of Bistro Elan arrived in the show position.
Evvia, 420 Emerson Street, Palo Alto, 326-0983; Nouveau Trattoria,
541 Bryant Street, Palo Alto, 327-0132
Is this term still part of the vernacular? Sounds a bit archaic,
but we figure you know what we mean. If you're looking for good
food in a setting where you can do deals, think big thoughts, haggle
and dicker - and maybe, just maybe - get seen while you're doing
it, Il Fornaio is choice number one, followed by Spago and Evvia.
Il Fornaio, 520 Cowper Street, Palo Alto, 853-3888
The humble sandwich can be a surprisingly tricky thing to make.
So, who has perfected the process? According to our readers, it's
The Village Cheese House, which has been putting meat, cheese, vegetables
and spices between sliced bread since 1959. Besides lunch fixings,
the store also has one of the largest selections of gourmet foods
in the area. Second place: Togo's. Third: a tie between Max's Opera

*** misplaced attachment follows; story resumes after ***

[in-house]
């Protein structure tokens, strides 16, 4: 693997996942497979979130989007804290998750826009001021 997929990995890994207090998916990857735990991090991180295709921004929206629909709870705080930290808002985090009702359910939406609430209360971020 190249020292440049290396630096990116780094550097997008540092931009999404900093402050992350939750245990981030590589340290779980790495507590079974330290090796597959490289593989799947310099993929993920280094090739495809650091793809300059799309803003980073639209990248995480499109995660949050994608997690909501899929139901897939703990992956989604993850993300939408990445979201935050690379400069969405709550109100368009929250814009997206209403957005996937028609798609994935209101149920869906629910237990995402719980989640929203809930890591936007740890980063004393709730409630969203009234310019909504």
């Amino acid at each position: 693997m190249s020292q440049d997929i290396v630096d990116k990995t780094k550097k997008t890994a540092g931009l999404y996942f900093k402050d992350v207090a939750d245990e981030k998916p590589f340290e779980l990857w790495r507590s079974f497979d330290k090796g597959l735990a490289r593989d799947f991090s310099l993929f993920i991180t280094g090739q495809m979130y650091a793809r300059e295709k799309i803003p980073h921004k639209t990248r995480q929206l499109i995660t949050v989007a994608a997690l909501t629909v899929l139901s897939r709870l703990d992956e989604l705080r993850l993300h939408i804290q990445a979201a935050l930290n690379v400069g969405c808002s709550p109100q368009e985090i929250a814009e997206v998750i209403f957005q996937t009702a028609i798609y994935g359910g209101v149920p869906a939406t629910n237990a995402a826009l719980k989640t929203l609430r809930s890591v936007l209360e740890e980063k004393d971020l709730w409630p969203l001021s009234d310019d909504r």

CafÈ and JJ&F Market.
The Village Cheese House, 157 Town & Country Village, Palo Alto,
After struggling in the water for a couple of years, Fish Market
is again king of the sea among readers. The longtime favorite remains
jammed for most meals, testament to its expertise with all things
pulled from the ocean. Its dÈcor - an East Coast mix of old fishing
and waterfront photos, polished brass, and nautical accessories
- will keep you fascinated until your food arrives. Last year's
winner, 3Fish, dropped to second in a tie with Cook's Seafood. Coming
in third was Scott's Seafood Bar and Grill.
Fish Market, 3150 El Camino Real, Palo Alto, 494-9188
Singles Joint for Baby Boomers
The British Banker's Club, Menlo Park's monument to England's Edwardian
past, was a surprise winner in this elusive category, much subject
to the ever-changing whims of singles. At BBC, you can order all
things British - bangers and Shepherd's Pie - but it's the extensive
selection of ales that grab most customers' attention, as well as